For this study, a research-based lab module was implemented in two high school chemistry classes for the purpose of examining classroom dynamics throughout the process of students completing the module. A research-based lab module developed for use in undergraduate laboratories by the Center for Authentic Science Practice in Education (CASPiE) was modified and implemented in two high school settings. This module consisted of four phases: Skill Building, Experimental Design, Independent Research, and Results and Poster Presentation. Classroom dynamics were studied by considering the students' and teachers' perceptions of their experiences during the completion of the module and by examining the interactions between students and teachers that took place throughout the module. The results reveal that there are shifts in classroom dynamics throughout the four phases of the module. In the Skill Building phase there was a great deal of dependence on the teacher for help in completing tasks. However, there is a slight contrast to what the students and teachers reported about their experiences during this phase. The teachers describe the students as being very dependent on them and asking questions constantly during the Skill Building experiments. The students report that they tried to figure out their problems with their lab partners and students in other lab groups before asking the teacher for help. The teachers perceived that students came to them immediately for help and did not realize that students were coming to them as sort of a last resort when they could not solve problems on their own. In the Experimental Design phase the students and teachers both report that the lab groups were working together as groups to design their experiments, and rarely had interactions with anyone outside of their lab group. For the Independent Research phase both students and teachers report that lab groups worked very independently of any outside assistance and that they began to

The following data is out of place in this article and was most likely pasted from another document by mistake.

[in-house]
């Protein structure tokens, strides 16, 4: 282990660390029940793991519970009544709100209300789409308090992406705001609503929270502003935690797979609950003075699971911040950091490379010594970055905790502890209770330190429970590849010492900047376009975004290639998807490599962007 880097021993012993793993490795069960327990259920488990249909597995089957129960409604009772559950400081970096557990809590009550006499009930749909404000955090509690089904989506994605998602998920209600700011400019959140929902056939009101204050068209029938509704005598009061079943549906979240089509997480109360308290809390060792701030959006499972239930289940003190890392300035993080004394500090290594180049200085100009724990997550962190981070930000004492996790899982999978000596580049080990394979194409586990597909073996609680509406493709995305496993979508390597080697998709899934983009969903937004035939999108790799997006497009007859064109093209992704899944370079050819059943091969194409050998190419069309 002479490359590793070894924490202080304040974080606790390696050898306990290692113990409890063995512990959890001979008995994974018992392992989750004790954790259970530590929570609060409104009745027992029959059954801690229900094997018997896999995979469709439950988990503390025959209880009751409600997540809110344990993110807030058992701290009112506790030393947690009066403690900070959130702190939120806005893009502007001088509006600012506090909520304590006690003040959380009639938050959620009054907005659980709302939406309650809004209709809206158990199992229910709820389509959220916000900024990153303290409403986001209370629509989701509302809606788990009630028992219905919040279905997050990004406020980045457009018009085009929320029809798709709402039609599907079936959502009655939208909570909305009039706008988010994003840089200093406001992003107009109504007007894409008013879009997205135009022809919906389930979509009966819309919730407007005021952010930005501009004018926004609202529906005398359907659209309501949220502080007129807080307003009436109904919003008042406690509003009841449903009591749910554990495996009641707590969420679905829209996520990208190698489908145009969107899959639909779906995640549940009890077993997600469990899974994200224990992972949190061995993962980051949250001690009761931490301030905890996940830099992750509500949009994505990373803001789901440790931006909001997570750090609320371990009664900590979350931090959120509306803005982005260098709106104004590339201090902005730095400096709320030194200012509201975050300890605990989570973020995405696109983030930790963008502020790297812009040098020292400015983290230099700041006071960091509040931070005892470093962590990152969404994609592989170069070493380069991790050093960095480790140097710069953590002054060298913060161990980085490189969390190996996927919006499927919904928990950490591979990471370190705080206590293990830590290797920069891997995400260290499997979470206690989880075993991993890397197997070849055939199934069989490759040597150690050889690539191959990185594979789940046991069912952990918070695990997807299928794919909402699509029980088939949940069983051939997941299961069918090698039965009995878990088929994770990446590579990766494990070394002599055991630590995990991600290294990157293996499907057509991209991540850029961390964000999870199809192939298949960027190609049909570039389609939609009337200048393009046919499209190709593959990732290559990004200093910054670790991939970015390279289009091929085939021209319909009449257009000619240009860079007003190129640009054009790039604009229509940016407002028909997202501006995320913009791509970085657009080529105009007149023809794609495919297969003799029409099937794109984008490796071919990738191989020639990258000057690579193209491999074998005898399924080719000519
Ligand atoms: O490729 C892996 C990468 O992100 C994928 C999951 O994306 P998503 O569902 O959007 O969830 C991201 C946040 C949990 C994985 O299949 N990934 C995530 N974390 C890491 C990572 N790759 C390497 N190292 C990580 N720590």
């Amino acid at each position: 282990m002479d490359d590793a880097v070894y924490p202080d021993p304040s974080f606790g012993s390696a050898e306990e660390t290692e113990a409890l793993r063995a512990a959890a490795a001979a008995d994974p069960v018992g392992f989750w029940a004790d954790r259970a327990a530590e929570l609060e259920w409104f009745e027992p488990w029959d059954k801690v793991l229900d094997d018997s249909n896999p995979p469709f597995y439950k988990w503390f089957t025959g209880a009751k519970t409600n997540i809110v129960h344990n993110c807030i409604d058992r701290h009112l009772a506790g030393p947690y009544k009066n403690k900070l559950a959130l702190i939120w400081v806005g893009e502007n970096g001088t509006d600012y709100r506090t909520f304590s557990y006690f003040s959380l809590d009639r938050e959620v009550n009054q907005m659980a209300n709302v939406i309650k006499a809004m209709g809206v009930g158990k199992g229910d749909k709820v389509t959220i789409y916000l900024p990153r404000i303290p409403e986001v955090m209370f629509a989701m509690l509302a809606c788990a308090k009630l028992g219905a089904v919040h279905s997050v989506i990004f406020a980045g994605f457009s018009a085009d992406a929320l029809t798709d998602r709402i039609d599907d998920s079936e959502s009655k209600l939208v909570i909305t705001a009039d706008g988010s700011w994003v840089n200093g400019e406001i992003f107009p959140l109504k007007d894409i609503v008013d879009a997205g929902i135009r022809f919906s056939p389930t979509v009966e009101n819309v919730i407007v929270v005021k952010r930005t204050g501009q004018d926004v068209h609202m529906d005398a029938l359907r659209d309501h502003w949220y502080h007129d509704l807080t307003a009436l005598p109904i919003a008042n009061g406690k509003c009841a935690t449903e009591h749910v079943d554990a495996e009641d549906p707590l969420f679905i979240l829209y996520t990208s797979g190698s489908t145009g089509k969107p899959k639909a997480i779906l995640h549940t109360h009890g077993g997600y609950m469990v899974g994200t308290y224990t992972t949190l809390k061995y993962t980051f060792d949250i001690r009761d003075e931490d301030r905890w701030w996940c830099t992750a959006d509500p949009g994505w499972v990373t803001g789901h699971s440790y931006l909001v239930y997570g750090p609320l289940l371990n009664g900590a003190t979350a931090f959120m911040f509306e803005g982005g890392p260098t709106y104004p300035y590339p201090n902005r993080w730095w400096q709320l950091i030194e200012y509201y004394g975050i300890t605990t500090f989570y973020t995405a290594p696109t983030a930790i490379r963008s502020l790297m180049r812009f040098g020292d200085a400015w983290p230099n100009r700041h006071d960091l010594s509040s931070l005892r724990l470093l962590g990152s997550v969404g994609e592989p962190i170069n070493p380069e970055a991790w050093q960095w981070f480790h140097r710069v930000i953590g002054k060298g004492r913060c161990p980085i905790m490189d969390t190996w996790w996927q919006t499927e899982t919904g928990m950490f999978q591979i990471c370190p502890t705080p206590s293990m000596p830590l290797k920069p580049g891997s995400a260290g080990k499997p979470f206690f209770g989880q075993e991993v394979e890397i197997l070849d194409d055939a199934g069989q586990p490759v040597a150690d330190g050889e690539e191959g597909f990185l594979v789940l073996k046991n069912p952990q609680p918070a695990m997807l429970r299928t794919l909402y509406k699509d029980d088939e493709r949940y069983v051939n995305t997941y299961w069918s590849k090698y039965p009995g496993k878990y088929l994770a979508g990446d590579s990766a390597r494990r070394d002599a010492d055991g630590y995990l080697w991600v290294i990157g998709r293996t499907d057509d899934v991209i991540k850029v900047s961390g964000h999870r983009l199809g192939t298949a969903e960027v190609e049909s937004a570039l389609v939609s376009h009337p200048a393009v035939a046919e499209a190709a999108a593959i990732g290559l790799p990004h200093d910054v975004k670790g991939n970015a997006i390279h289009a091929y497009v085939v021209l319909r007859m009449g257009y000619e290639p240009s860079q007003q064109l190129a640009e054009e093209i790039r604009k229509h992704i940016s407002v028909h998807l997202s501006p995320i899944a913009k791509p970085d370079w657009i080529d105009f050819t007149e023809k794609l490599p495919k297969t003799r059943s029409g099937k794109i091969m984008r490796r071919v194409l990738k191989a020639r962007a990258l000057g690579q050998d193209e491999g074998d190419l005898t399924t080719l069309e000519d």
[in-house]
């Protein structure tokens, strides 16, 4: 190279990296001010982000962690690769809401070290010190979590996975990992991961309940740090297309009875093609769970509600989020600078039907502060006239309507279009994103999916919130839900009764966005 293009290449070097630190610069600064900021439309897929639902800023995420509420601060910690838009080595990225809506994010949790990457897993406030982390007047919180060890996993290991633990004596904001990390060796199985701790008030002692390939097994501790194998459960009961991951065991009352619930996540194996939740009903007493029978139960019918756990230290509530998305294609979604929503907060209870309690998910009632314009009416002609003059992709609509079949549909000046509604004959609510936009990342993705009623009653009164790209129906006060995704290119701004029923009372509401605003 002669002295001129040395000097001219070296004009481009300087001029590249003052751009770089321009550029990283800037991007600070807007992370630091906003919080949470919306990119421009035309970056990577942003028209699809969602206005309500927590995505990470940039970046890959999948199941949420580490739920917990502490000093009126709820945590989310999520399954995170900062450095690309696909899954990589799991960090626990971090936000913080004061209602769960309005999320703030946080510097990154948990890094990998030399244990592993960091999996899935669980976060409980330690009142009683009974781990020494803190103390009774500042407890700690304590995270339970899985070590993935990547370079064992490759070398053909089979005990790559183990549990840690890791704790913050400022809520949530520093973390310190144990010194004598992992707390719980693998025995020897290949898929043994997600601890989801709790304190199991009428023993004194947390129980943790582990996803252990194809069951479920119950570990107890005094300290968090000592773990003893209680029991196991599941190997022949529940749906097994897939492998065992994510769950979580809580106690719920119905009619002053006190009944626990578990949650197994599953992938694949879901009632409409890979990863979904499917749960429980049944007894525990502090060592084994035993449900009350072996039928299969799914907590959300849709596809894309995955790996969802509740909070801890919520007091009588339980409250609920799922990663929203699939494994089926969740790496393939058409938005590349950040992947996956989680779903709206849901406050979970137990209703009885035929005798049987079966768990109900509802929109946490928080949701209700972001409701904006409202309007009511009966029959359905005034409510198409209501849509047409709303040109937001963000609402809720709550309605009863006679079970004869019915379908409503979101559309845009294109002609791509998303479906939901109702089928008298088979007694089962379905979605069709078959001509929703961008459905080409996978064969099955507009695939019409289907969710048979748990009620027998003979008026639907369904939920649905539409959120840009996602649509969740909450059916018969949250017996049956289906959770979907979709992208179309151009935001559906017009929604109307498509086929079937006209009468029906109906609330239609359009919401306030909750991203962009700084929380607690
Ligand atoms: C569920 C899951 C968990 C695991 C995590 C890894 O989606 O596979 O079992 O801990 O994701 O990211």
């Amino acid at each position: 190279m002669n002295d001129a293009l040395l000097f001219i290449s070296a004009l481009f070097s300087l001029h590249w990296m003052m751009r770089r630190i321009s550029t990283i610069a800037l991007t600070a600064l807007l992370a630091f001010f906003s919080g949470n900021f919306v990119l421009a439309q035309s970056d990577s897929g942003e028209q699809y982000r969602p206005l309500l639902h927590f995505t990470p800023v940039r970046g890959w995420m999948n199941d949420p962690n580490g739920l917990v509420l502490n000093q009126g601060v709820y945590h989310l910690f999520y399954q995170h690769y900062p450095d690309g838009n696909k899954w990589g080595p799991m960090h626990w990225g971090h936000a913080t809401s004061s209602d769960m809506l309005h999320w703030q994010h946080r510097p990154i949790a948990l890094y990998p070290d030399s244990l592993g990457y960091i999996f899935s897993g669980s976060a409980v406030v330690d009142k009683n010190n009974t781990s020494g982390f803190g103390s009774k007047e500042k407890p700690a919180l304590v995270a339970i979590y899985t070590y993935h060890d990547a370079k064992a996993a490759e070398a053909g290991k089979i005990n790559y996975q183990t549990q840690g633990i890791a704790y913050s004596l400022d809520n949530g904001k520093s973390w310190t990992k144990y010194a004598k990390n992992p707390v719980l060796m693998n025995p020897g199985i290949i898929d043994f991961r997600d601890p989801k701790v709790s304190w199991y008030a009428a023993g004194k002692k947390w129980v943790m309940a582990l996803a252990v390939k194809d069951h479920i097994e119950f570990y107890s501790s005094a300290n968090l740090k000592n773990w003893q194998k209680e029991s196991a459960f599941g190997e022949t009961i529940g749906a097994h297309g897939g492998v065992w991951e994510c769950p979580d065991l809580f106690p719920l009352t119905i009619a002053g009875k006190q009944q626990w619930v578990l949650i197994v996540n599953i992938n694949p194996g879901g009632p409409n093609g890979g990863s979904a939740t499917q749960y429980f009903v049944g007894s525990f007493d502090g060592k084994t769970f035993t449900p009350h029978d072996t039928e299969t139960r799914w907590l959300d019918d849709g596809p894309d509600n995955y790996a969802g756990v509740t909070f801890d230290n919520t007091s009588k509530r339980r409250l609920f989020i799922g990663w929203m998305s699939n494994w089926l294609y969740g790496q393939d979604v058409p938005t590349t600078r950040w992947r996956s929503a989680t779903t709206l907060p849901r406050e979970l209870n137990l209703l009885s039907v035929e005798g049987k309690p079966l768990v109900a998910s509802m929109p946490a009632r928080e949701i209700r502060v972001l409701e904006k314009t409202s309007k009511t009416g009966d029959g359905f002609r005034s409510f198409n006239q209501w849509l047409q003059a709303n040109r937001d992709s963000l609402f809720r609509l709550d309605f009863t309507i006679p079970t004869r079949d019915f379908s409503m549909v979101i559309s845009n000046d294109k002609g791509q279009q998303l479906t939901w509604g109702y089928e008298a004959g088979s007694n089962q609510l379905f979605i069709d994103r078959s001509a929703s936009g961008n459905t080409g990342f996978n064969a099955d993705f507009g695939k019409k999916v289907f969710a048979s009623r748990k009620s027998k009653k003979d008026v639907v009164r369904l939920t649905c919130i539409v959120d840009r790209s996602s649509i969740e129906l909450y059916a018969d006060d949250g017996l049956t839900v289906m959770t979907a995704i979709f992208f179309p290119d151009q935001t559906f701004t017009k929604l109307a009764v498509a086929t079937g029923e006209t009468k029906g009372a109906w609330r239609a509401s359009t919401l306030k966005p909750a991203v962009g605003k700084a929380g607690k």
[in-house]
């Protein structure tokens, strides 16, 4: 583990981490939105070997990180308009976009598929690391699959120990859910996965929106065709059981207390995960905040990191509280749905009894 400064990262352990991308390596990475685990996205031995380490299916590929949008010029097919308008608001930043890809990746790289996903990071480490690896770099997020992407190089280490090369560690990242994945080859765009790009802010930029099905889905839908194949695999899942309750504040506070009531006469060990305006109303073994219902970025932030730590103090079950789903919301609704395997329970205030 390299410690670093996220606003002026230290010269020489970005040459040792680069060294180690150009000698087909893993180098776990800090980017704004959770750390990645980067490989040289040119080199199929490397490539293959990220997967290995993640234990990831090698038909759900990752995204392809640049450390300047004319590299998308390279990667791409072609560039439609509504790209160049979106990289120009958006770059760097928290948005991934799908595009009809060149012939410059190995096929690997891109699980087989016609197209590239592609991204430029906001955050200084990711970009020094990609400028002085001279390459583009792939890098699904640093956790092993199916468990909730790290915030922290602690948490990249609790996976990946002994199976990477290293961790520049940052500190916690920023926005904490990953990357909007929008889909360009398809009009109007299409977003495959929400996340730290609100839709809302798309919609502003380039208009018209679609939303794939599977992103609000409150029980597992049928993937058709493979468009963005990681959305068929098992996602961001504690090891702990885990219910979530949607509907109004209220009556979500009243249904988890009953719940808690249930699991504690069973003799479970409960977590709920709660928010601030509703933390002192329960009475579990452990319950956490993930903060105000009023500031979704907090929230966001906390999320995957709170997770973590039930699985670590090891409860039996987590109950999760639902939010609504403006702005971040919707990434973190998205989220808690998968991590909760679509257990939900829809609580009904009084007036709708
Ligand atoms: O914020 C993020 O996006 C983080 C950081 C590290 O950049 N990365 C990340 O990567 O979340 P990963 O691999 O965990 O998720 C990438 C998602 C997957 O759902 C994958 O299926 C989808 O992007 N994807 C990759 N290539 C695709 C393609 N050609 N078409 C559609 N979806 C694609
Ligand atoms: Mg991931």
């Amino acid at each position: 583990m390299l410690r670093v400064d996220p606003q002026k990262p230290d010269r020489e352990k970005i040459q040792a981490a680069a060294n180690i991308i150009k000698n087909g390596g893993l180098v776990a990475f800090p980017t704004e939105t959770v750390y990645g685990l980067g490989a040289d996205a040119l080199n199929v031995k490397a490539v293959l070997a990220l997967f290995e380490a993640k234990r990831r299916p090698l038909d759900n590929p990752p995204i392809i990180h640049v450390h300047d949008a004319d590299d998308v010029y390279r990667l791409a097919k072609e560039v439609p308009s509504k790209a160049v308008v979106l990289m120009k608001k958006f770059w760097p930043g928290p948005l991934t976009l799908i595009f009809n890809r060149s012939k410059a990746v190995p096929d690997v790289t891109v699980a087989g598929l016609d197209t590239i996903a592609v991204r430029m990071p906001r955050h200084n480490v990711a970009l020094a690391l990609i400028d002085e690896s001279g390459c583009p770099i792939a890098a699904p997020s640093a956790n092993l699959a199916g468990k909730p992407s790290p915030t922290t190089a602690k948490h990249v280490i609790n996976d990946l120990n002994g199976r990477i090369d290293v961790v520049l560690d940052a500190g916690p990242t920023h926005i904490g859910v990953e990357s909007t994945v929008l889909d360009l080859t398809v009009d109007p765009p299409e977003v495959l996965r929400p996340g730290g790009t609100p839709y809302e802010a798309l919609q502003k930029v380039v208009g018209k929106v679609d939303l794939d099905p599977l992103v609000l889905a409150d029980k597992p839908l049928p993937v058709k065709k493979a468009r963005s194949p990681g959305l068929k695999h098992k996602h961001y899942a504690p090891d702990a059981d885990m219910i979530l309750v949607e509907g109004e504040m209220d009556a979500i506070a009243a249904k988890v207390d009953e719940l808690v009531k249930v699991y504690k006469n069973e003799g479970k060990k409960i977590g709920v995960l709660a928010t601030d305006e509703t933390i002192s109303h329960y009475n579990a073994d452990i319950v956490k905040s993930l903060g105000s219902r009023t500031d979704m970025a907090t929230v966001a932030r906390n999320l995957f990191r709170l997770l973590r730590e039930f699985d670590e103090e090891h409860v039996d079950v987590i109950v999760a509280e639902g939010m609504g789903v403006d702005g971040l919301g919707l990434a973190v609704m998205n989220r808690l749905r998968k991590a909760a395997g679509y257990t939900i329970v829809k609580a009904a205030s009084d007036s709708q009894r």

10. Heterogeneous chemistry and reaction dynamics of the atmospheric oxidants, O3, NO3, and OH, on organic surfaces.

    PubMed

    Chapleski, Robert C; Zhang, Yafen; Troya, Diego; Morris, John R

    2016-07-07

    Heterogeneous chemistry of the most important atmospheric oxidants, O3, NO3, and OH, plays a central role in regulating atmospheric gas concentrations, processing aerosols, and aging materials. Recent experimental and computational studies have begun to reveal the detailed reaction mechanisms and kinetics for gas-phase O3, NO3, and OH when they impinge on organic surfaces. Through new research approaches that merge the fields of traditional surface science with atmospheric chemistry, researchers are developing an understanding for how surface structure and functionality affect interfacial chemistry with this class of highly oxidizing pollutants. Together with future research initiatives, these studies will provide a more complete description of atmospheric chemistry and help others more accurately predict the properties of aerosols, the environmental impact of interfacial oxidation, and the concentrations of tropospheric gases.

  11. Dynamic nuclear polarization NMR spectroscopy allows high-throughput characterization of microporous organic polymers.

    PubMed

    Blanc, Frédéric; Chong, Samantha Y; McDonald, Tom O; Adams, Dave J; Pawsey, Shane; Caporini, Marc A; Cooper, Andrew I

    2013-10-16